Phelps arrested Thursday in Maryland
Six-time Olympic champion swimmer Michael Phelps apologized Monday for his arrest last week on charges of driving under the influence in Salisbury, Md.
"I made a mistake and I wanted to share my feelings about it," Phelps said in a statement. "Getting into a car with anything to drink is wrong. It's dangerous and it's unacceptable. I'm 19, but was taught that no matter how old you are, you take responsibility for actions, which I will do.
"I'm extremely sorry."
A state trooper observed Phelps fail to heed a stop sign in his 2005 SUV in Salisbury at approximately 11:50 p.m. Thursday, according to a statement released by state police. Police cited Phelps for driving under the influence of alcohol, driving while impaired for alcohol, violation for a license restriction and failure to obey a traffic control device.
After signing the traffic citations, Phelps was released at approximately 1 a.m. Friday into the custody of a friend, police said. There were two other unnamed individuals in the vehicle at the time of Phelps' arrest. According to a news release, Phelps was fully cooperative with police.
"At first, I was kind of angry," Phelps' coach Bob Bowman told ESPN The Magazine's Eric Adelson. "I wanted to make sure he was OK. Then I got really angry. He had everything going for him. Such a lapse in judgment. I'm sorry for everyone who supported him, which is everyone. He let himself down; he let us all down."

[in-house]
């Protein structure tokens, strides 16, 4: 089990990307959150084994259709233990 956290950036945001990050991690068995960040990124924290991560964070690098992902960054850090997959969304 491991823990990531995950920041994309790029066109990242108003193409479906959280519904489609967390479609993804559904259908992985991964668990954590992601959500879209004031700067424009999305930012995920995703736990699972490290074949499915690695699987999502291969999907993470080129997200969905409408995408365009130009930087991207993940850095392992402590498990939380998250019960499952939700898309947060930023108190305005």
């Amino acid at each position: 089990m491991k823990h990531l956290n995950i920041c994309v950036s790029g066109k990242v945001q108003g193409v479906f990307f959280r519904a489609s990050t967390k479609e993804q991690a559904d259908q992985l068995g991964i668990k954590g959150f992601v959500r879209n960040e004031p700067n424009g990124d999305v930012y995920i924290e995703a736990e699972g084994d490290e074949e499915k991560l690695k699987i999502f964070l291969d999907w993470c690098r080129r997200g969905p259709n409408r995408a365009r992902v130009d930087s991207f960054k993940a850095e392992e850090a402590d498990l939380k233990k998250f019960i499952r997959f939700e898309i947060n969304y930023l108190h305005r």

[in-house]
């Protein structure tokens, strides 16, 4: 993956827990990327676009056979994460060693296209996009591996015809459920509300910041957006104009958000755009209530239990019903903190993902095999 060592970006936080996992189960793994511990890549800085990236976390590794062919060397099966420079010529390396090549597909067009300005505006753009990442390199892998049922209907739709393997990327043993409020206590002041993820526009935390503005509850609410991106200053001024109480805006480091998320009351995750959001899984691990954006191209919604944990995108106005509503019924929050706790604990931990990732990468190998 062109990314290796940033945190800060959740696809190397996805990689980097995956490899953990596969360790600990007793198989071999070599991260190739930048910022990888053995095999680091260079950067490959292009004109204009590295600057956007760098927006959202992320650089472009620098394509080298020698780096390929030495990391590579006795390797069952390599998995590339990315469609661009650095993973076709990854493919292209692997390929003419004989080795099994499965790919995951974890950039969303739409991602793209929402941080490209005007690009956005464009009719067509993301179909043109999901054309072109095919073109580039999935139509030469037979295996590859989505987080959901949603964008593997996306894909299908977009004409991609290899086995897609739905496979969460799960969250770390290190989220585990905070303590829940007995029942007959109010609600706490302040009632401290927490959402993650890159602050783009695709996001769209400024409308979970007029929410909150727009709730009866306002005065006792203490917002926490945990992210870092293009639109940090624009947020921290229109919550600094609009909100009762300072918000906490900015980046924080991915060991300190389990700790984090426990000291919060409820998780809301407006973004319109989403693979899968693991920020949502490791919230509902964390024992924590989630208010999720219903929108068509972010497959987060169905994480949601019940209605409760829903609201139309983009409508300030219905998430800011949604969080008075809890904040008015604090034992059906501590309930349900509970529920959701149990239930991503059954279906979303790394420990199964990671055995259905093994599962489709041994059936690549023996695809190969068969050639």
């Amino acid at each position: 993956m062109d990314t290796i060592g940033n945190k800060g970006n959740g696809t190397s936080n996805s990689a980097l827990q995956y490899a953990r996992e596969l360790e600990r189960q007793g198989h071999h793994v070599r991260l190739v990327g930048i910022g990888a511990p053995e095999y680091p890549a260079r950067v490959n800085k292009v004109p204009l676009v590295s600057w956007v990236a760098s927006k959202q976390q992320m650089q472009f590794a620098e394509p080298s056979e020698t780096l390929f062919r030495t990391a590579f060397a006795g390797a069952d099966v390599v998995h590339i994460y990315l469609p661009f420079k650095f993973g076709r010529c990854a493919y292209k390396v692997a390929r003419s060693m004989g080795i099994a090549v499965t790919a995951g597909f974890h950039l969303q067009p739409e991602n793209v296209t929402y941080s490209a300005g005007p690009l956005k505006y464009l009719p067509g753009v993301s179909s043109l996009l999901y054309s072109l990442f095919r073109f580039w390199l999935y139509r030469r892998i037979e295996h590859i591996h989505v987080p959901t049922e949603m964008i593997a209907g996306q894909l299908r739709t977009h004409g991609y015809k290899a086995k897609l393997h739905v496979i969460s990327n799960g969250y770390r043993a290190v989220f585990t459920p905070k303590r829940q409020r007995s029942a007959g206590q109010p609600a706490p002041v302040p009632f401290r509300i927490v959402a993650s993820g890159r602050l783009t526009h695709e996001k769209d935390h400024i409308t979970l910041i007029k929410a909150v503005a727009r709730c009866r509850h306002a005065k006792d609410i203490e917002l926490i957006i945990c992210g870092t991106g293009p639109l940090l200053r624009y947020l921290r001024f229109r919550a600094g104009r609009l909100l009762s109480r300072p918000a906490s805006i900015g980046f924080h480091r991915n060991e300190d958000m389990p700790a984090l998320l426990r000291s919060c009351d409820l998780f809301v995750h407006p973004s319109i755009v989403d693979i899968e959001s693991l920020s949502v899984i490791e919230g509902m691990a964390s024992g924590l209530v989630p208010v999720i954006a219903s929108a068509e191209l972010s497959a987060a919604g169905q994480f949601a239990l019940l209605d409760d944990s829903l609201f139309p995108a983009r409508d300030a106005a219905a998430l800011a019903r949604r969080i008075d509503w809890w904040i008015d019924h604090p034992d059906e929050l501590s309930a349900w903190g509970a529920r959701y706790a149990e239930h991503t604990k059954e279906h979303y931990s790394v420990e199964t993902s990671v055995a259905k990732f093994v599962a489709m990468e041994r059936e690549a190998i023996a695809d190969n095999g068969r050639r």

Police did not give specific details of Phelps' alcohol content, although the legal limit is .08 in Maryland for someone 21 or older. Any statements or observations from the arresting trooper or results of tests were considered evidence and would not be discussed pending court proceedings, police said. Phelps, who is from Baltimore, will have to appear in court at a future date, where he can decide whether to enter a plea or go to trial.
Phelps, wearing a Baltimore Ravens
jersey, was introduced to the crowd before the team's game Sunday night.
"To the best of my knowledge, this is an isolated incident," said Bowman, who began coaching at Michigan this fall. "Clearly there's a price to be paid legally. I would hope that he's going to use this and turn it into a positive so that other people can learn from his mistakes. My great hope is that he can be a stronger person and a better person and get back on track to do the things he's born to do."
Phelps won a record-tying eight medals, including six golds, at the Athens Games in August.
After years of intense training, Phelps has had to adjust to a life in transition. He plans to attend Michigan next semester, where he'll be ineligible to compete at that level. In the meantime, he pulled out of Worlds in October with a back injury that reminded him of the lumbar-spine problem that ended his sister's career. Bowman believes Phelps will fully recover, but Phelps has swam less over the past month than he has in more than a decade. Phelps visited Ann Arbor last weekend to see a Michigan football game, and he told Bowman he was "tired of not having a routine."
"It's so out of character, that's what's so sad about it," Bowman said. "The Michael you saw in Athens was the real Michael. That was no act. That's Michael."